Bothell Christian Counseling Blog

Author Archive

10 Most Common Abandonment Issues In Women. What Helps?

Posted October 17th, 2017 in Featured, Individual Counseling, Trauma, Women's Issue

Most of us, at one time or another, have experienced a sense of abandonment.  It’s a sense of disconnection from others leading to a feeling of rejection. It’s when the fear of abandonment is so frequent and severe that it’s considered a problem.

Fear of being rejected by others can prevent someone from getting close to another person. As infants and children, we require physical and emotional care, and when that is inadequate, we experience feelings of abandonment.

The loss of a parent, through death or divorce, can threaten a child’s feelings of security. Being adopted can also result in feelings of abandonment. Safety is threatened when a child is subjected to physical or sexual abuse.

Emotional neglect can be as traumatic as the loss of a parent. Emotional neglect results from being raised in an emotionally stifled household, one where the parent ridicules them, or expects unreasonably high standards.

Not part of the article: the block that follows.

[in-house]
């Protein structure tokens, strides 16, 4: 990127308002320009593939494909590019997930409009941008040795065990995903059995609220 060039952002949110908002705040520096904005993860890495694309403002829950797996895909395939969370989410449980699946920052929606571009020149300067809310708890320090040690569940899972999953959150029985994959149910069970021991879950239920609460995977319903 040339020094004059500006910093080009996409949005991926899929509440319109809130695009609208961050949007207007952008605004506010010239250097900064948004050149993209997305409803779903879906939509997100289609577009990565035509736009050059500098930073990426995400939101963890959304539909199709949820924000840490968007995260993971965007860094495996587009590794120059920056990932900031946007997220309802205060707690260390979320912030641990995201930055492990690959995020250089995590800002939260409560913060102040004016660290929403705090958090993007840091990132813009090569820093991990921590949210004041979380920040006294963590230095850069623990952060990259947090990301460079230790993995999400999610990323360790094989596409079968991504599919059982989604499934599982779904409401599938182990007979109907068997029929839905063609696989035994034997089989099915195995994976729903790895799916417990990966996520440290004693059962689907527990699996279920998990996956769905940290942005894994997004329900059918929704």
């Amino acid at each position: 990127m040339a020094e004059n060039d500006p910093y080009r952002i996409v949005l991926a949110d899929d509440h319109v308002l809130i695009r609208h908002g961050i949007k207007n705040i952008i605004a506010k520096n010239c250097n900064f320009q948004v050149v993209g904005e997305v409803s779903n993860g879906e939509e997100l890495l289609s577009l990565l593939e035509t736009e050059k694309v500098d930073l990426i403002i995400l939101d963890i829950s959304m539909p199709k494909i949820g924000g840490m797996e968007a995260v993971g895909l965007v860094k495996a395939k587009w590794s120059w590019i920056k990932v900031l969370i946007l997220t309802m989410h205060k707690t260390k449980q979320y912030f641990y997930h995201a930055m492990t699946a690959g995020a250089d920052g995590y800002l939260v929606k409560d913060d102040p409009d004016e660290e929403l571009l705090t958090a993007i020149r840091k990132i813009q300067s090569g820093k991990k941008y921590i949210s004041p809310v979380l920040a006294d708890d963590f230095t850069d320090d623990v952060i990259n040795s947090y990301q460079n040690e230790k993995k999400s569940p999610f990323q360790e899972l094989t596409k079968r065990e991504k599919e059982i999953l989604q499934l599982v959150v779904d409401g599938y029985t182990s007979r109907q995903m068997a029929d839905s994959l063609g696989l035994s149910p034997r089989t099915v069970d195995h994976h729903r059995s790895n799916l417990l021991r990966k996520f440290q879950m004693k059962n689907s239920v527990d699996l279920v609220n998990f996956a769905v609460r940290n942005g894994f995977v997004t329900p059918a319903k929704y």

Parents who treat their children as peers, expecting them to fill the role of partner or friend, also create feelings of abandonment in the child because they are unable to fulfill those roles.

Abandonment in adults can result from the loss of a partner through death, divorce, or separation. If compounded with feelings from childhood of being abandoned, the results can be devastating to the individual, resulting in relationships disrupted by the person’s fear of loss.

The fallout from abandonment fears impairs trust, feelings of worthiness, and intimacy. Often it is difficult for the person to trust another, because they have not experienced trust in their own lives. This can drive a wedge between the person and her partner. Choosing partners who reinforce these abandonment fears is common. Basically, abandonment issues in women stem from fear of rejection by others.

10 Signs of Abandonment Issues in Women

  • You sabotage all your relationships. If things are going well, do you pick fights, or point out problems?
  • Do you constantly suspect that your significant other is cheating on you? Even when there is no sign that it’s actually happening? Too much suspicion can drive a wedge in the relationship.
  • Do you try to control your loved one’s comings and goings? Do you constantly ask for details about where, with whom and for how long they will be gone? Do you constantly question their every move, particularly when they aren’t with you?